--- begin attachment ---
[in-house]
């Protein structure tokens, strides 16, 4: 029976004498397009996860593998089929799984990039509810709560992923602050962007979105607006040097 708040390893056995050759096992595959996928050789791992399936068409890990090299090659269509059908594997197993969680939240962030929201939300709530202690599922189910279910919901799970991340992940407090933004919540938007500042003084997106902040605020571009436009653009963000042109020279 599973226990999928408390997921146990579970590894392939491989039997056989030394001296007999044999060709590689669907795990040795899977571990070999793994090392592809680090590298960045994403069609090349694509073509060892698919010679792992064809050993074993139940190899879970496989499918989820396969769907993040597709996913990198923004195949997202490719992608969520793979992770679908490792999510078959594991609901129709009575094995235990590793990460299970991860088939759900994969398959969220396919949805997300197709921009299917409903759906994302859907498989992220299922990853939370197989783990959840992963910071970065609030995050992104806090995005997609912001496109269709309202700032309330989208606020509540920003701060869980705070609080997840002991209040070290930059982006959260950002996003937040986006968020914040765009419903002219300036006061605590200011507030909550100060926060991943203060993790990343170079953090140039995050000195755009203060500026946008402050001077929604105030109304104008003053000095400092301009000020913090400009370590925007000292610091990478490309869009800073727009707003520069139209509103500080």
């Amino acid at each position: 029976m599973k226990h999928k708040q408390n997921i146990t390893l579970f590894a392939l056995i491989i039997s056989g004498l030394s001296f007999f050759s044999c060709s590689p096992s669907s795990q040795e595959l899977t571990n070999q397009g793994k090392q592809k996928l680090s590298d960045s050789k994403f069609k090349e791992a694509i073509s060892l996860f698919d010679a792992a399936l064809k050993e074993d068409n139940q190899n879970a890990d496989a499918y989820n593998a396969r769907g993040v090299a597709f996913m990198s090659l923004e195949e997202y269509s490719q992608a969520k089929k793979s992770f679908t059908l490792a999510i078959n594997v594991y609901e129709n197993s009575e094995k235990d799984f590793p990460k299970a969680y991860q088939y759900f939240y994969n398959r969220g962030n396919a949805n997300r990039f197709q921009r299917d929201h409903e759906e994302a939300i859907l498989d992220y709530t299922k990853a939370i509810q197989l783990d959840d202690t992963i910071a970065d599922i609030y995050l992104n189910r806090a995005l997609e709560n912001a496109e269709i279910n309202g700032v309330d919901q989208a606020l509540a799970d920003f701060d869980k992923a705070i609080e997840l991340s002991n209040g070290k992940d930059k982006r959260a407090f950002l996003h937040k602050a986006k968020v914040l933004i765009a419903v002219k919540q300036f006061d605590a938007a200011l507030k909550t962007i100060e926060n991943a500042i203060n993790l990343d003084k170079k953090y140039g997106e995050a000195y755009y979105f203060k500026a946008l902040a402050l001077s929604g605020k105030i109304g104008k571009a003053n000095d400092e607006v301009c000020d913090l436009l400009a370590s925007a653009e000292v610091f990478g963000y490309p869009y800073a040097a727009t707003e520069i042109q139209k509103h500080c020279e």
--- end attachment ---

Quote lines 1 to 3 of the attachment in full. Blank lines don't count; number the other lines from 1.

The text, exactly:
[in-house]
């Protein structure tokens, strides 16, 4: 029976004498397009996860593998089929799984990039509810709560992923602050962007979105607006040097 708040390893056995050759096992595959996928050789791992399936068409890990090299090659269509059908594997197993969680939240962030929201939300709530202690599922189910279910919901799970991340992940407090933004919540938007500042003084997106902040605020571009436009653009963000042109020279 599973226990999928408390997921146990579970590894392939491989039997056989030394001296007999044999060709590689669907795990040795899977571990070999793994090392592809680090590298960045994403069609090349694509073509060892698919010679792992064809050993074993139940190899879970496989499918989820396969769907993040597709996913990198923004195949997202490719992608969520793979992770679908490792999510078959594991609901129709009575094995235990590793990460299970991860088939759900994969398959969220396919949805997300197709921009299917409903759906994302859907498989992220299922990853939370197989783990959840992963910071970065609030995050992104806090995005997609912001496109269709309202700032309330989208606020509540920003701060869980705070609080997840002991209040070290930059982006959260950002996003937040986006968020914040765009419903002219300036006061605590200011507030909550100060926060991943203060993790990343170079953090140039995050000195755009203060500026946008402050001077929604105030109304104008003053000095400092301009000020913090400009370590925007000292610091990478490309869009800073727009707003520069139209509103500080």
């Amino acid at each position: 029976m599973k226990h999928k708040q408390n997921i146990t390893l579970f590894a392939l056995i491989i039997s056989g004498l030394s001296f007999f050759s044999c060709s590689p096992s669907s795990q040795e595959l899977t571990n070999q397009g793994k090392q592809k996928l680090s590298d960045s050789k994403f069609k090349e791992a694509i073509s060892l996860f698919d010679a792992a399936l064809k050993e074993d068409n139940q190899n879970a890990d496989a499918y989820n593998a396969r769907g993040v090299a597709f996913m990198s090659l923004e195949e997202y269509s490719q992608a969520k089929k793979s992770f679908t059908l490792a999510i078959n594997v594991y609901e129709n197993s009575e094995k235990d799984f590793p990460k299970a969680y991860q088939y759900f939240y994969n398959r969220g962030n396919a949805n997300r990039f197709q921009r299917d929201h409903e759906e994302a939300i859907l498989d992220y709530t299922k990853a939370i509810q197989l783990d959840d202690t992963i910071a970065d599922i609030y995050l992104n189910r806090a995005l997609e709560n912001a496109e269709i279910n309202g700032v309330d919901q989208a606020l509540a799970d920003f701060d869980k992923a705070i609080e997840l991340s002991n209040g070290k992940d930059k982006r959260a407090f950002l996003h937040k602050a986006k968020v914040l933004i765009a419903v002219k919540q300036f006061d605590a938007a200011l507030k909550t962007i100060e926060n991943a500042i203060n993790l990343d003084k170079k953090y140039g997106e995050a000195y755009y979105f203060k500026a946008l902040a402050l001077s929604g605020k105030i109304g104008k571009a003053n000095d400092e607006v301009c000020d913090l436009l400009a370590s925007a653009e000292v610091f990478g963000y490309p869009y800073a040097a727009t707003e520069i042109q139209k509103h500080c020279e």